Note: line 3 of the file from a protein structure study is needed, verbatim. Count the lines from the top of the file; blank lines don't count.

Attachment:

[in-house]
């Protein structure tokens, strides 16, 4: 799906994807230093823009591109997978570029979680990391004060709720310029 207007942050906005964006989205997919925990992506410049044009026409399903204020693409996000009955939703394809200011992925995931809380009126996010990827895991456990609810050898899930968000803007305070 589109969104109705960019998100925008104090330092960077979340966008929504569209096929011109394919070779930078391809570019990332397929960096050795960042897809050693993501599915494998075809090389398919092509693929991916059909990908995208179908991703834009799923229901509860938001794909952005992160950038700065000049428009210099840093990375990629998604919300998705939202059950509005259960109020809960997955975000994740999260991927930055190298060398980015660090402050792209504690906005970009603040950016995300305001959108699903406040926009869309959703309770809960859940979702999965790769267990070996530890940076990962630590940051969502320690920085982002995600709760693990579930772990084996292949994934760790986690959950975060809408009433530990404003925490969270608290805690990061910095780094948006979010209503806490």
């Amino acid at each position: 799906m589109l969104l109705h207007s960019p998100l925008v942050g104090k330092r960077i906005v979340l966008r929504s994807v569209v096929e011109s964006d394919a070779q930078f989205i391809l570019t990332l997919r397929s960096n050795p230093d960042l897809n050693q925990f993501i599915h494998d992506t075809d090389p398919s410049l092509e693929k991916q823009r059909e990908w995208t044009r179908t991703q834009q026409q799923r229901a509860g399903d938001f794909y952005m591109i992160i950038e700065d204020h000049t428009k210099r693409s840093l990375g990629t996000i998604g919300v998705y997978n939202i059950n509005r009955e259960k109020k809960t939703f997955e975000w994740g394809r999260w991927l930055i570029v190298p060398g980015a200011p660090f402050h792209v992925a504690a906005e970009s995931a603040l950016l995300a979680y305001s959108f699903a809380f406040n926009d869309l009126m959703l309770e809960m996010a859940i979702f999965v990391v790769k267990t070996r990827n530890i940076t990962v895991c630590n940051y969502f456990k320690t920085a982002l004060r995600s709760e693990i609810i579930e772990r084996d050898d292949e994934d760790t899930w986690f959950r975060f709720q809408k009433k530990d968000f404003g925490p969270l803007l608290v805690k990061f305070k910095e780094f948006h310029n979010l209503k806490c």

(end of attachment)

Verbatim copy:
């Amino acid at each position: 799906m589109l969104l109705h207007s960019p998100l925008v942050g104090k330092r960077i906005v979340l966008r929504s994807v569209v096929e011109s964006d394919a070779q930078f989205i391809l570019t990332l997919r397929s960096n050795p230093d960042l897809n050693q925990f993501i599915h494998d992506t075809d090389p398919s410049l092509e693929k991916q823009r059909e990908w995208t044009r179908t991703q834009q026409q799923r229901a509860g399903d938001f794909y952005m591109i992160i950038e700065d204020h000049t428009k210099r693409s840093l990375g990629t996000i998604g919300v998705y997978n939202i059950n509005r009955e259960k109020k809960t939703f997955e975000w994740g394809r999260w991927l930055i570029v190298p060398g980015a200011p660090f402050h792209v992925a504690a906005e970009s995931a603040l950016l995300a979680y305001s959108f699903a809380f406040n926009d869309l009126m959703l309770e809960m996010a859940i979702f999965v990391v790769k267990t070996r990827n530890i940076t990962v895991c630590n940051y969502f456990k320690t920085a982002l004060r995600s709760e693990i609810i579930e772990r084996d050898d292949e994934d760790t899930w986690f959950r975060f709720q809408k009433k530990d968000f404003g925490p969270l803007l608290v805690k990061f305070k910095e780094f948006h310029n979010l209503k806490c």